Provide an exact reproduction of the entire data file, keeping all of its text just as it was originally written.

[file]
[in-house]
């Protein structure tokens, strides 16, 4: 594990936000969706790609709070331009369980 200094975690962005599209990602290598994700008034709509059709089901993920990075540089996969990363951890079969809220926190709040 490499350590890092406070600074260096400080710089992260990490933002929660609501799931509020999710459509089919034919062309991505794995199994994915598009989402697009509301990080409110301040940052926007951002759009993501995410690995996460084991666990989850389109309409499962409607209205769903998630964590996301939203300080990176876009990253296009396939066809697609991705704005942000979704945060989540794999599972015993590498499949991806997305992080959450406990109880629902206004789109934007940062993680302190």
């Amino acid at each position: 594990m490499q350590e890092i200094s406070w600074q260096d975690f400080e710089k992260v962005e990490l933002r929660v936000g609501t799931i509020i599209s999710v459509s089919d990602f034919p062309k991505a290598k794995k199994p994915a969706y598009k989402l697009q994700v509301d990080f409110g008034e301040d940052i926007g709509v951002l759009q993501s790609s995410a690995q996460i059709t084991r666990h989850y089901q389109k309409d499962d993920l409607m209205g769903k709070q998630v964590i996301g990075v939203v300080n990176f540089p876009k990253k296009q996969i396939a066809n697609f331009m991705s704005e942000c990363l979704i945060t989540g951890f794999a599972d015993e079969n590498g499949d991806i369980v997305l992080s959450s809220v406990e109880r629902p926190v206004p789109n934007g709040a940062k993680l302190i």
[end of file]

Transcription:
[in-house]
């Protein structure tokens, strides 16, 4: 594990936000969706790609709070331009369980 200094975690962005599209990602290598994700008034709509059709089901993920990075540089996969990363951890079969809220926190709040 490499350590890092406070600074260096400080710089992260990490933002929660609501799931509020999710459509089919034919062309991505794995199994994915598009989402697009509301990080409110301040940052926007951002759009993501995410690995996460084991666990989850389109309409499962409607209205769903998630964590996301939203300080990176876009990253296009396939066809697609991705704005942000979704945060989540794999599972015993590498499949991806997305992080959450406990109880629902206004789109934007940062993680302190």
């Amino acid at each position: 594990m490499q350590e890092i200094s406070w600074q260096d975690f400080e710089k992260v962005e990490l933002r929660v936000g609501t799931i509020i599209s999710v459509s089919d990602f034919p062309k991505a290598k794995k199994p994915a969706y598009k989402l697009q994700v509301d990080f409110g008034e301040d940052i926007g709509v951002l759009q993501s790609s995410a690995q996460i059709t084991r666990h989850y089901q389109k309409d499962d993920l409607m209205g769903k709070q998630v964590i996301g990075v939203v300080n990176f540089p876009k990253k296009q996969i396939a066809n697609f331009m991705s704005e942000c990363l979704i945060t989540g951890f794999a599972d015993e079969n590498g499949d991806i369980v997305l992080s959450s809220v406990e109880r629902p926190v206004p789109n934007g709040a940062k993680l302190i």